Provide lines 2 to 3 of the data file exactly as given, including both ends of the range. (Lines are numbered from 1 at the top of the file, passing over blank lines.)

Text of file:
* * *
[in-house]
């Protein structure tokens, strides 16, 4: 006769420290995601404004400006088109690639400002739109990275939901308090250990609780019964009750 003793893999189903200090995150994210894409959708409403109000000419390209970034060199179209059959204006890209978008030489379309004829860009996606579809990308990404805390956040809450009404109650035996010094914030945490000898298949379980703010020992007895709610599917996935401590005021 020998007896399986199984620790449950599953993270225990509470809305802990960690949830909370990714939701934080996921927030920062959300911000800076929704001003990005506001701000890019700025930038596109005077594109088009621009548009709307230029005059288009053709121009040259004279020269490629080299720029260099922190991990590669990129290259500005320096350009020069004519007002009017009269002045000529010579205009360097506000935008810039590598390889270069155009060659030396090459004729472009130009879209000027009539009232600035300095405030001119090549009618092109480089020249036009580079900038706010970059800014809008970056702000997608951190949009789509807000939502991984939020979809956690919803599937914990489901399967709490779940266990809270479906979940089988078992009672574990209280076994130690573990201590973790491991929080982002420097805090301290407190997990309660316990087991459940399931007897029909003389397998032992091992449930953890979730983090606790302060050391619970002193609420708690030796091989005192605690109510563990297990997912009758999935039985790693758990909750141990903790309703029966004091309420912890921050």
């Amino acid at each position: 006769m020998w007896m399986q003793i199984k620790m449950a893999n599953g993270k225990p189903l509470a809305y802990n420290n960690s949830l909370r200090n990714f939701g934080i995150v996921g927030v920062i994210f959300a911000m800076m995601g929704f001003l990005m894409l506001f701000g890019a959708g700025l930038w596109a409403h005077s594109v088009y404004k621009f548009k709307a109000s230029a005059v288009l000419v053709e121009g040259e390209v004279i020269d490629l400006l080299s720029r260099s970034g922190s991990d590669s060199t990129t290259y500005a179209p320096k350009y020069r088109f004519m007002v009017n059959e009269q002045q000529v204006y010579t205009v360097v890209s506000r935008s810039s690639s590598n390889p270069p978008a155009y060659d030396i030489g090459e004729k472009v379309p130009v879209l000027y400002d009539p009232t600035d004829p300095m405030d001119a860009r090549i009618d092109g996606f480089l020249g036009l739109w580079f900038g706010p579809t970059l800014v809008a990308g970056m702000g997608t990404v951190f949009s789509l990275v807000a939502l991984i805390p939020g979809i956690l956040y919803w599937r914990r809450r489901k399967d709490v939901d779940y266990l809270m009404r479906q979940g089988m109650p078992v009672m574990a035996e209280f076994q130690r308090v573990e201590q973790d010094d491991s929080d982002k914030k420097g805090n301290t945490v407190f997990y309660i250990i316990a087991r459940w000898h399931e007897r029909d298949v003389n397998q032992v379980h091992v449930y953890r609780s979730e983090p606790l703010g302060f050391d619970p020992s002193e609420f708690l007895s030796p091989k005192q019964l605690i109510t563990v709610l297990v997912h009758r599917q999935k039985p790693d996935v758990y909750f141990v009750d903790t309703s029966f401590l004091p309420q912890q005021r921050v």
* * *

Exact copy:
């Protein structure tokens, strides 16, 4: 006769420290995601404004400006088109690639400002739109990275939901308090250990609780019964009750 003793893999189903200090995150994210894409959708409403109000000419390209970034060199179209059959204006890209978008030489379309004829860009996606579809990308990404805390956040809450009404109650035996010094914030945490000898298949379980703010020992007895709610599917996935401590005021 020998007896399986199984620790449950599953993270225990509470809305802990960690949830909370990714939701934080996921927030920062959300911000800076929704001003990005506001701000890019700025930038596109005077594109088009621009548009709307230029005059288009053709121009040259004279020269490629080299720029260099922190991990590669990129290259500005320096350009020069004519007002009017009269002045000529010579205009360097506000935008810039590598390889270069155009060659030396090459004729472009130009879209000027009539009232600035300095405030001119090549009618092109480089020249036009580079900038706010970059800014809008970056702000997608951190949009789509807000939502991984939020979809956690919803599937914990489901399967709490779940266990809270479906979940089988078992009672574990209280076994130690573990201590973790491991929080982002420097805090301290407190997990309660316990087991459940399931007897029909003389397998032992091992449930953890979730983090606790302060050391619970002193609420708690030796091989005192605690109510563990297990997912009758999935039985790693758990909750141990903790309703029966004091309420912890921050």
């Amino acid at each position: 006769m020998w007896m399986q003793i199984k620790m449950a893999n599953g993270k225990p189903l509470a809305y802990n420290n960690s949830l909370r200090n990714f939701g934080i995150v996921g927030v920062i994210f959300a911000m800076m995601g929704f001003l990005m894409l506001f701000g890019a959708g700025l930038w596109a409403h005077s594109v088009y404004k621009f548009k709307a109000s230029a005059v288009l000419v053709e121009g040259e390209v004279i020269d490629l400006l080299s720029r260099s970034g922190s991990d590669s060199t990129t290259y500005a179209p320096k350009y020069r088109f004519m007002v009017n059959e009269q002045q000529v204006y010579t205009v360097v890209s506000r935008s810039s690639s590598n390889p270069p978008a155009y060659d030396i030489g090459e004729k472009v379309p130009v879209l000027y400002d009539p009232t600035d004829p300095m405030d001119a860009r090549i009618d092109g996606f480089l020249g036009l739109w580079f900038g706010p579809t970059l800014v809008a990308g970056m702000g997608t990404v951190f949009s789509l990275v807000a939502l991984i805390p939020g979809i956690l956040y919803w599937r914990r809450r489901k399967d709490v939901d779940y266990l809270m009404r479906q979940g089988m109650p078992v009672m574990a035996e209280f076994q130690r308090v573990e201590q973790d010094d491991s929080d982002k914030k420097g805090n301290t945490v407190f997990y309660i250990i316990a087991r459940w000898h399931e007897r029909d298949v003389n397998q032992v379980h091992v449930y953890r609780s979730e983090p606790l703010g302060f050391d619970p020992s002193e609420f708690l007895s030796p091989k005192q019964l605690i109510t563990v709610l297990v997912h009758r599917q999935k039985p790693d996935v758990y909750f141990v009750d903790t309703s029966f401590l004091p309420q912890q005021r921050v």